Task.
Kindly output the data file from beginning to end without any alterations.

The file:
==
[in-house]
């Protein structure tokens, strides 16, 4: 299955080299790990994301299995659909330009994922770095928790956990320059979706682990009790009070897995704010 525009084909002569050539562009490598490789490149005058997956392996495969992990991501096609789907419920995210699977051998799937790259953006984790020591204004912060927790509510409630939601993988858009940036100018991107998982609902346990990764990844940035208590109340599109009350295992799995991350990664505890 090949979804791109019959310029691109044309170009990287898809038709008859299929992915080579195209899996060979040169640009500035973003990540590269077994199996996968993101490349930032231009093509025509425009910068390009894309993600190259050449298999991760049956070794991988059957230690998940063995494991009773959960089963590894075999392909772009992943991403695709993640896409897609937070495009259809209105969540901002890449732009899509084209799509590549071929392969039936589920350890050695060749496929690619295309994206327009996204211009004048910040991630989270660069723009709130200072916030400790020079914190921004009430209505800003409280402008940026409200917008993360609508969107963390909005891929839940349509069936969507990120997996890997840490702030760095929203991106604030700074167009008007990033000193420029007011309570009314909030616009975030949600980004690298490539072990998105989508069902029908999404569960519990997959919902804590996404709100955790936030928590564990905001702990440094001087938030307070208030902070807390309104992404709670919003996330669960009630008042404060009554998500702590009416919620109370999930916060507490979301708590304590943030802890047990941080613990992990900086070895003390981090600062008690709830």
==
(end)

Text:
[in-house]
């Protein structure tokens, strides 16, 4: 299955080299790990994301299995659909330009994922770095928790956990320059979706682990009790009070897995704010 525009084909002569050539562009490598490789490149005058997956392996495969992990991501096609789907419920995210699977051998799937790259953006984790020591204004912060927790509510409630939601993988858009940036100018991107998982609902346990990764990844940035208590109340599109009350295992799995991350990664505890 090949979804791109019959310029691109044309170009990287898809038709008859299929992915080579195209899996060979040169640009500035973003990540590269077994199996996968993101490349930032231009093509025509425009910068390009894309993600190259050449298999991760049956070794991988059957230690998940063995494991009773959960089963590894075999392909772009992943991403695709993640896409897609937070495009259809209105969540901002890449732009899509084209799509590549071929392969039936589920350890050695060749496929690619295309994206327009996204211009004048910040991630989270660069723009709130200072916030400790020079914190921004009430209505800003409280402008940026409200917008993360609508969107963390909005891929839940349509069936969507990120997996890997840490702030760095929203991106604030700074167009008007990033000193420029007011309570009314909030616009975030949600980004690298490539072990998105989508069902029908999404569960519990997959919902804590996404709100955790936030928590564990905001702990440094001087938030307070208030902070807390309104992404709670919003996330669960009630008042404060009554998500702590009416919620109370999930916060507490979301708590304590943030802890047990941080613990992990900086070895003390981090600062008690709830």